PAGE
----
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To the College that Didn’t Accept Me, In Hindsight
Editor’s note: This is a firsthand account from a CollegeVine consultant that tells of his/her own experience with college decision day. It has been published through a different account to maintain anonymity.
To the college that didn’t accept me, in hindsight:
Self-esteem used to be such a fragile thing for me. Two years ago, all it took was one letter from you to shatter my entire existence into a million tiny, sharp pieces.
After you rejected me, I think some part of me had turned me numb so it wouldn’t hurt as much, because I can’t remember clearly how I had reacted or what I had done. I just remember meeting my parents’ eyes as they asked me if I got in. I don’t remember saying anything, but I think they were able to read enough from my face — they had been the ones who’ve raised me all my life, after all. My mom had wrapped my tense, stiff body in her arms, repeatedly telling me that it was okay and that she still believed in me and that I didn’t need you to succeed.
And honestly, back then, I didn’t believe her.
My entire existence up until that point had been focused on you. I knew I had wanted to be accepted by you from the first time I met you — I’d have loved to walk to class between those beautiful crimson facades, surrounded by the music of a city. I’d dreamed about exploring those libraries, skimming through the orange pages and black text of an ancient classic. I had imagined myself on your campus, listening to cardinals in the fresh winter snow and napping on plush, green lawns under clear blue skies. It was perfect — you were perfect — and back then, I really couldn’t see my future any other way.
I remember not being able to sleep that night. It wasn’t really the tossing and turning version of not being able to sleep, but the version where I was frozen in fetal position while the voices in my head would not shut up. I had turned off my phone to ignore the messages from my friends; I knew that they were going to ask questions that I didn’t want to answer, questions I could hear over and over again in my head.
In my head, I tried to string together the answers I would give to these questions. None of them felt right.
What wouldn’t I have given, back then, for that acceptance letter? I had worked myself to the bone! I was always on the move, always in motion — always doing something. I’d started my own club to help underrepresented minorities in my city. I was captain of the varsity soccer team. My schedule had been full of AP courses since sophomore year, and my SAT scores were almost perfect. Summa cum laude, student government president, concertmaster, French club, pre-college, editor-in-chief — I didn’t stop, and I couldn’t stop. I was too scared. I knew that there was always someone better; I knew that you only took the best. I couldn’t afford a single mistake.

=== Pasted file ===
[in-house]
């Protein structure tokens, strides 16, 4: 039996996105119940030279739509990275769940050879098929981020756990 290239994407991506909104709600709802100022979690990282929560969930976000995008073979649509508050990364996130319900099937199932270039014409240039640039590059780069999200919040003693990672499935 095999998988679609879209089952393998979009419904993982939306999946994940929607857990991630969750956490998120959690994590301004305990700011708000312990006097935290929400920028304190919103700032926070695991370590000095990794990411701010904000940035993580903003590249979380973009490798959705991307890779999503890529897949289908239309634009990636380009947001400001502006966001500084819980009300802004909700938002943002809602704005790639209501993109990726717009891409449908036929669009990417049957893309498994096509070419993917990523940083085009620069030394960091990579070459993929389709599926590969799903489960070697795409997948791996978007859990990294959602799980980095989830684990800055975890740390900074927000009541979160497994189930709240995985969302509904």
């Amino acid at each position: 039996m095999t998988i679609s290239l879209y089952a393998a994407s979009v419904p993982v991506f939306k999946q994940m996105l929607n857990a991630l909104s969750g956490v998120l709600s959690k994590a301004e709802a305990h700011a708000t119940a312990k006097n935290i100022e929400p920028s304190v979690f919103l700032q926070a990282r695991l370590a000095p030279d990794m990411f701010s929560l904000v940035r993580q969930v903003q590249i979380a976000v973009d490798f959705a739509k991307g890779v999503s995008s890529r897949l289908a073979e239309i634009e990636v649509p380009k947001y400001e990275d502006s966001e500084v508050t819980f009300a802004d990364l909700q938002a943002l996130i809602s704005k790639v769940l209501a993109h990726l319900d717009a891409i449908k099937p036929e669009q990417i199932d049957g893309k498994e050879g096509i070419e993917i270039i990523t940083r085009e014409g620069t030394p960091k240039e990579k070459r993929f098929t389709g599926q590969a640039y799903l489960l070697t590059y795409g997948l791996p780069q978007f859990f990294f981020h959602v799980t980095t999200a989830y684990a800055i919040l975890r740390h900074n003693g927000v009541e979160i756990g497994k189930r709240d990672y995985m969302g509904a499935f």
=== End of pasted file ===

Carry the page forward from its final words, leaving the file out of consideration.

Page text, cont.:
And as I lay there that night, in fetal position (still), I had felt defeated, unwanted — rejected. All of my hard work, dedication, and effort, and it still wasn’t enough. It had been a hard truth to accept, a truth that had gone against everything I had believed in, and a truth that had made me very sad. Not angry, because anger had to be directed at someone, and I had no reason to be angry at you. What would be the point? You hadn’t done anything wrong.
But to be sad — well, sadness needs no target.
By 4:28 A.M., the questions in my head began to change; I began to hear my own voice asking them. Where will I go now? What should I do? Will I be good enough for that? What if they reject me too? What if I’m always rejected from everywhere? What if nobody ever wants me? What if this rejection completely ruins my future? Should I even keep trying for things? What’s the point?
I remember going over these questions again and again in my head. At some point, I think I got tired of thinking and fell asleep, because I do also remember waking up the next morning in time to dread going to school — which ended up being better than I thought. My teachers were sympathetic. My friends understood. Everyone else stopped prodding me when I asked them to (with a few exceptions, but hey, that’s life). You had accepted some of my friends, and they were happy. I knew that I should be happy for them too, but it really took a while before I was able to do that.
Looking back now, I don’t think I would have discounted anything I felt as a high school senior. It was a human reaction to a human problem, and I completely understand why I reacted the way I did back then. But if I were to go back in time now and be given the same situation, I think I would handle it very differently.
Yeah, I’m not going to go the cliche route and say that your rejection letter was a “blessing in disguise” — I still look back sometimes and wonder what it might’ve been like if that rejection letter had been an acceptance, the same way that someone who’s never skydived before might wonder what falling out of a plane feels like. I mean, there’s always grad school if I wanted a second go at your acceptance, so I’m not too worried about that. In fact, I’m not even sure if I want to go to grad school yet (that’s a different decision for a different time).
But to say that I’m not happy where I’m at right now? I’d be lying!